But don’t take my word for it. Just read the AMA and AAP statements.

David S. Fishback, Olney

The writer is former chairman of the Montgomery County Board of Education’s Citizens Advisory Committee on Family Life and Human Development.

August 14, 2006 6:59 AM  
Anonymous Anonymous said...

"Reparative⁄conversion therapy is not intended for the unwilling or uninformed, nor does it require anyone except the individual to decide if such change is what he or she should do."

Zack Stark used his blog to tell the world that he was being forced by his parents to attend conversion therapy. Like many teens in evangelical families, Zack was not allowed to decide for himself "if such change is what he or she should do."

Before any conversion type treatment is administered to a person, particularly a teenager, it should be determined if that person chooses to try to convert or is being coerced to try. Even Warren Throckmorton points out this problem.

"Throckmorton emphasized that while a parent might compel a teen to attend church, a professional counselor is bound to obtain informed consent from a client and should not treat a minor solely because his parents are upset about his sexual orientation."

August 14, 2006 7:28 AM  
Anonymous David S. Fishback said...


That someone might truly volunteer for such therapy is not the AMA's point. The AMA says that it opposes any therapy based on the assumption that the client/patient should change their orientation. Why? Because the AMA, and the rest of the mainstream medical groups, have concluded that such efforts are dangerous and harmful. So the proposition that the client/patient may want to change their orientation is not the key. I may want to be taller, but putting me on the rack to stretch me are dangerous (and ultimately fruitless) whether or not I may wish for the result.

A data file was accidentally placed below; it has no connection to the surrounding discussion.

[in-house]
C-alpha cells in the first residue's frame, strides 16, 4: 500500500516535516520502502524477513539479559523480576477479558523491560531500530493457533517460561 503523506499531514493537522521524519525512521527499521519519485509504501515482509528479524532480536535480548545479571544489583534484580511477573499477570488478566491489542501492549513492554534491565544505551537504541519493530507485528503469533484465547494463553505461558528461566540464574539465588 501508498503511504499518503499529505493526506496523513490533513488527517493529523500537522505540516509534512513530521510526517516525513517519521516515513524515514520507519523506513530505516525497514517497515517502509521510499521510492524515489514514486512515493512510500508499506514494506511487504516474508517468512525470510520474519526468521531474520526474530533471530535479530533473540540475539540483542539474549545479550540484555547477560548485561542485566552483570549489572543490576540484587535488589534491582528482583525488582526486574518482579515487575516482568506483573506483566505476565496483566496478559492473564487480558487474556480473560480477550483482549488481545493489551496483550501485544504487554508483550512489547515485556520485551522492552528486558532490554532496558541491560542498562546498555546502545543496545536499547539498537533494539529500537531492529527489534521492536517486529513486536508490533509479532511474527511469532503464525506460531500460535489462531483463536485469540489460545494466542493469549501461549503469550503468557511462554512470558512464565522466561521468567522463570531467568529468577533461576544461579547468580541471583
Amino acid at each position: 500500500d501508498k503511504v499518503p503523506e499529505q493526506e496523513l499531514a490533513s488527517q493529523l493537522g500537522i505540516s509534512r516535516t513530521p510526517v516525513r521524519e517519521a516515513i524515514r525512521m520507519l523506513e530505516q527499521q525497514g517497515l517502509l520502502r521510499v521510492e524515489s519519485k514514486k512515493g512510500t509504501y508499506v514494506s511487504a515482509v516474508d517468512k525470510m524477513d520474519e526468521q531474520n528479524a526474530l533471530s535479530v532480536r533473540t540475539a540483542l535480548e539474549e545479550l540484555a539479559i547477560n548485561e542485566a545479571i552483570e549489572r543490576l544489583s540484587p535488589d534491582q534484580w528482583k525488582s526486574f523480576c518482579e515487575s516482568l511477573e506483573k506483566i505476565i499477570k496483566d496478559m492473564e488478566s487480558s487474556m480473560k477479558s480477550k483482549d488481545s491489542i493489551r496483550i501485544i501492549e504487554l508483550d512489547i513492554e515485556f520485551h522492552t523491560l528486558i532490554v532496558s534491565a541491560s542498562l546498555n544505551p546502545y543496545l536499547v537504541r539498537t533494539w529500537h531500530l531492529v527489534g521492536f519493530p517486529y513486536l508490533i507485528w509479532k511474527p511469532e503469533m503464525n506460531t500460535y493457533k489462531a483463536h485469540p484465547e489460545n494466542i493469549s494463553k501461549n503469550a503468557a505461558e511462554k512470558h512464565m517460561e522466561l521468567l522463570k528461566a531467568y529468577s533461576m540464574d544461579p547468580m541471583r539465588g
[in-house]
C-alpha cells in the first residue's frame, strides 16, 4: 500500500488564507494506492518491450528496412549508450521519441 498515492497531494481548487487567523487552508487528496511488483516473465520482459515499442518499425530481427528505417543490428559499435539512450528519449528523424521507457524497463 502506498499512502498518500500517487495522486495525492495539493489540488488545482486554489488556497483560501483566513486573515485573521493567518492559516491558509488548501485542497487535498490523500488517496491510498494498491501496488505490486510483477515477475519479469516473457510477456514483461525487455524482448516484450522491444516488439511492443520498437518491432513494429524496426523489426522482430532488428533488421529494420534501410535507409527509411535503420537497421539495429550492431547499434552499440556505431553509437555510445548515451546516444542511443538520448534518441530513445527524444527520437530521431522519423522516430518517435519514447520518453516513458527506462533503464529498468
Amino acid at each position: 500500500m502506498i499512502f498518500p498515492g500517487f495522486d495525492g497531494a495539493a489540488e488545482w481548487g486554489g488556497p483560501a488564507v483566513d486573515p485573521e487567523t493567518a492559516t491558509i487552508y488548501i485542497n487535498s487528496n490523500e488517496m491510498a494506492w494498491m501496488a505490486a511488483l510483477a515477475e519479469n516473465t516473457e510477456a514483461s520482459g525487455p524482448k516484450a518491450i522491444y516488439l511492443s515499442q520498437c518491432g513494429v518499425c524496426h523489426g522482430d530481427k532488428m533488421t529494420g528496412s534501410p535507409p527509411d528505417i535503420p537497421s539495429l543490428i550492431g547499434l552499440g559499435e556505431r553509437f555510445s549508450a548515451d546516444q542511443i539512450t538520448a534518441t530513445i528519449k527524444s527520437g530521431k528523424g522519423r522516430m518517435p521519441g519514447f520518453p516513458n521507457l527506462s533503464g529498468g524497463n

August 14, 2006 7:48 AM  
Blogger JimK said...

Orin said I am shocked...I tell you shocked that this was not posted.

Orin, as the text of the letter should make clear, this was one of a series of letters sent to the Gazette. I reported on the series up to a point. The one you quoted came after I had blogged about it, when frankly, the whole thing had become just a contest who see who would get the last word. There was nothing substantially new in this letter compared to the others, so yes, I decided not to post it. You can read about the rest of the exchange, its history, the coincidental statements to the board of education, etc. HERE.


August 14, 2006 9:30 AM  
Anonymous Anonymous said...

I would like to see the studies that the AMA used to reach this conclusion could you post them.

August 14, 2006 12:50 PM  
Anonymous Anonymous said...

AMA, and the rest of the mainstream medical groups, have concluded that such efforts are dangerous and harmful